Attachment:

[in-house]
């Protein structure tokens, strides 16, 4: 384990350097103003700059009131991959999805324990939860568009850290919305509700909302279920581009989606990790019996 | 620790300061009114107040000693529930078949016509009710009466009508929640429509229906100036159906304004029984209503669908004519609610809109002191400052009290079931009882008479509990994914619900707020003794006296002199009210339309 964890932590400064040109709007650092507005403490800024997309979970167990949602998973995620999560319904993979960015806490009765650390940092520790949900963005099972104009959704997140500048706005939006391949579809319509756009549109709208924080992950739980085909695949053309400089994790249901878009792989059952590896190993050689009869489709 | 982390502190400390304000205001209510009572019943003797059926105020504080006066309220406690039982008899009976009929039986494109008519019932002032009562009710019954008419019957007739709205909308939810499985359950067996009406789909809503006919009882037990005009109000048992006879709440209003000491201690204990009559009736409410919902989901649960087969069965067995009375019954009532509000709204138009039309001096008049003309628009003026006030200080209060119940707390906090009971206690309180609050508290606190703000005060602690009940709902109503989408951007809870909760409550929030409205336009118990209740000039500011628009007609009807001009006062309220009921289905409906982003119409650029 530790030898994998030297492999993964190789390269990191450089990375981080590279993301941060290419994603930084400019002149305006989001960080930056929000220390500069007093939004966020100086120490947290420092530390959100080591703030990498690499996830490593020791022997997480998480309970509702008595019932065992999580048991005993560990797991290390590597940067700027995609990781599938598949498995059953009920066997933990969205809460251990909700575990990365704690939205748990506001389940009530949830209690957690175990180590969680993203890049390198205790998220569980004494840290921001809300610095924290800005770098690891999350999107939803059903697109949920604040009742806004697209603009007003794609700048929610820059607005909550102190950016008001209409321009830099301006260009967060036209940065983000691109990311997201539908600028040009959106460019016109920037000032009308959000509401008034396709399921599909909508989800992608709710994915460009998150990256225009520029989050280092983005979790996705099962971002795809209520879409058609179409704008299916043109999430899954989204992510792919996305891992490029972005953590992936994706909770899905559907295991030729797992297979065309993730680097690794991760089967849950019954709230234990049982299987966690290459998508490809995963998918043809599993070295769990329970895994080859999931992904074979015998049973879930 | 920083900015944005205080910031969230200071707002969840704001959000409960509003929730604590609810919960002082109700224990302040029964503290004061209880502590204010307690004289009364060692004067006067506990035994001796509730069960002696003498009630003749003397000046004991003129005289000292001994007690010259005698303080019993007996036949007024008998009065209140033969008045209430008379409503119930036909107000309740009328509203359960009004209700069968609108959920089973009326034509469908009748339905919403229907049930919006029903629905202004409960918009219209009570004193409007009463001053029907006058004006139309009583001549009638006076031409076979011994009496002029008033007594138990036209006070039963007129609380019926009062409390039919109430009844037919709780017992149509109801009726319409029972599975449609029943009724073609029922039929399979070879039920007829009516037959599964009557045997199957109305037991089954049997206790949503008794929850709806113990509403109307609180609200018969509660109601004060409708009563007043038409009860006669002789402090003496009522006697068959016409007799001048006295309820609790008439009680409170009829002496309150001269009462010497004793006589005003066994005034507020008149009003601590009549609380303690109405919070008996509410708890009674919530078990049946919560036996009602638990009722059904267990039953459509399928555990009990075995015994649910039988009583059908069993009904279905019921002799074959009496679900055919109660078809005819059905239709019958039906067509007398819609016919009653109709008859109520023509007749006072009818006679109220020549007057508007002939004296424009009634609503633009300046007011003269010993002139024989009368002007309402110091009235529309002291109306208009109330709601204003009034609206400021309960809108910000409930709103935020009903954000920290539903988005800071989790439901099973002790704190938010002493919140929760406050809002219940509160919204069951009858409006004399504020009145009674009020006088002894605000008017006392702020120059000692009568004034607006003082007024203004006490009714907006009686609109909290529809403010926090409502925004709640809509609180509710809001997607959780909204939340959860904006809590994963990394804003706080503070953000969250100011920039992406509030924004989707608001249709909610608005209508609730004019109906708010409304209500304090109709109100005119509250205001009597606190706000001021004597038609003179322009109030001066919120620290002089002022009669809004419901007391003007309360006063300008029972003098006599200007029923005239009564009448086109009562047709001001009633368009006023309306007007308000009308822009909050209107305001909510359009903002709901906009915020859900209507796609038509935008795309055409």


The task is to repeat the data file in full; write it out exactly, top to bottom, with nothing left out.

[in-house]
């Protein structure tokens, strides 16, 4: 384990350097103003700059009131991959999805324990939860568009850290919305509700909302279920581009989606990790019996 | 620790300061009114107040000693529930078949016509009710009466009508929640429509229906100036159906304004029984209503669908004519609610809109002191400052009290079931009882008479509990994914619900707020003794006296002199009210339309 964890932590400064040109709007650092507005403490800024997309979970167990949602998973995620999560319904993979960015806490009765650390940092520790949900963005099972104009959704997140500048706005939006391949579809319509756009549109709208924080992950739980085909695949053309400089994790249901878009792989059952590896190993050689009869489709 | 982390502190400390304000205001209510009572019943003797059926105020504080006066309220406690039982008899009976009929039986494109008519019932002032009562009710019954008419019957007739709205909308939810499985359950067996009406789909809503006919009882037990005009109000048992006879709440209003000491201690204990009559009736409410919902989901649960087969069965067995009375019954009532509000709204138009039309001096008049003309628009003026006030200080209060119940707390906090009971206690309180609050508290606190703000005060602690009940709902109503989408951007809870909760409550929030409205336009118990209740000039500011628009007609009807001009006062309220009921289905409906982003119409650029 530790030898994998030297492999993964190789390269990191450089990375981080590279993301941060290419994603930084400019002149305006989001960080930056929000220390500069007093939004966020100086120490947290420092530390959100080591703030990498690499996830490593020791022997997480998480309970509702008595019932065992999580048991005993560990797991290390590597940067700027995609990781599938598949498995059953009920066997933990969205809460251990909700575990990365704690939205748990506001389940009530949830209690957690175990180590969680993203890049390198205790998220569980004494840290921001809300610095924290800005770098690891999350999107939803059903697109949920604040009742806004697209603009007003794609700048929610820059607005909550102190950016008001209409321009830099301006260009967060036209940065983000691109990311997201539908600028040009959106460019016109920037000032009308959000509401008034396709399921599909909508989800992608709710994915460009998150990256225009520029989050280092983005979790996705099962971002795809209520879409058609179409704008299916043109999430899954989204992510792919996305891992490029972005953590992936994706909770899905559907295991030729797992297979065309993730680097690794991760089967849950019954709230234990049982299987966690290459998508490809995963998918043809599993070295769990329970895994080859999931992904074979015998049973879930 | 920083900015944005205080910031969230200071707002969840704001959000409960509003929730604590609810919960002082109700224990302040029964503290004061209880502590204010307690004289009364060692004067006067506990035994001796509730069960002696003498009630003749003397000046004991003129005289000292001994007690010259005698303080019993007996036949007024008998009065209140033969008045209430008379409503119930036909107000309740009328509203359960009004209700069968609108959920089973009326034509469908009748339905919403229907049930919006029903629905202004409960918009219209009570004193409007009463001053029907006058004006139309009583001549009638006076031409076979011994009496002029008033007594138990036209006070039963007129609380019926009062409390039919109430009844037919709780017992149509109801009726319409029972599975449609029943009724073609029922039929399979070879039920007829009516037959599964009557045997199957109305037991089954049997206790949503008794929850709806113990509403109307609180609200018969509660109601004060409708009563007043038409009860006669002789402090003496009522006697068959016409007799001048006295309820609790008439009680409170009829002496309150001269009462010497004793006589005003066994005034507020008149009003601590009549609380303690109405919070008996509410708890009674919530078990049946919560036996009602638990009722059904267990039953459509399928555990009990075995015994649910039988009583059908069993009904279905019921002799074959009496679900055919109660078809005819059905239709019958039906067509007398819609016919009653109709008859109520023509007749006072009818006679109220020549007057508007002939004296424009009634609503633009300046007011003269010993002139024989009368002007309402110091009235529309002291109306208009109330709601204003009034609206400021309960809108910000409930709103935020009903954000920290539903988005800071989790439901099973002790704190938010002493919140929760406050809002219940509160919204069951009858409006004399504020009145009674009020006088002894605000008017006392702020120059000692009568004034607006003082007024203004006490009714907006009686609109909290529809403010926090409502925004709640809509609180509710809001997607959780909204939340959860904006809590994963990394804003706080503070953000969250100011920039992406509030924004989707608001249709909610608005209508609730004019109906708010409304209500304090109709109100005119509250205001009597606190706000001021004597038609003179322009109030001066919120620290002089002022009669809004419901007391003007309360006063300008029972003098006599200007029923005239009564009448086109009562047709001001009633368009006023309306007007308000009308822009909050209107305001909510359009903002709901906009915020859900209507796609038509935008795309055409």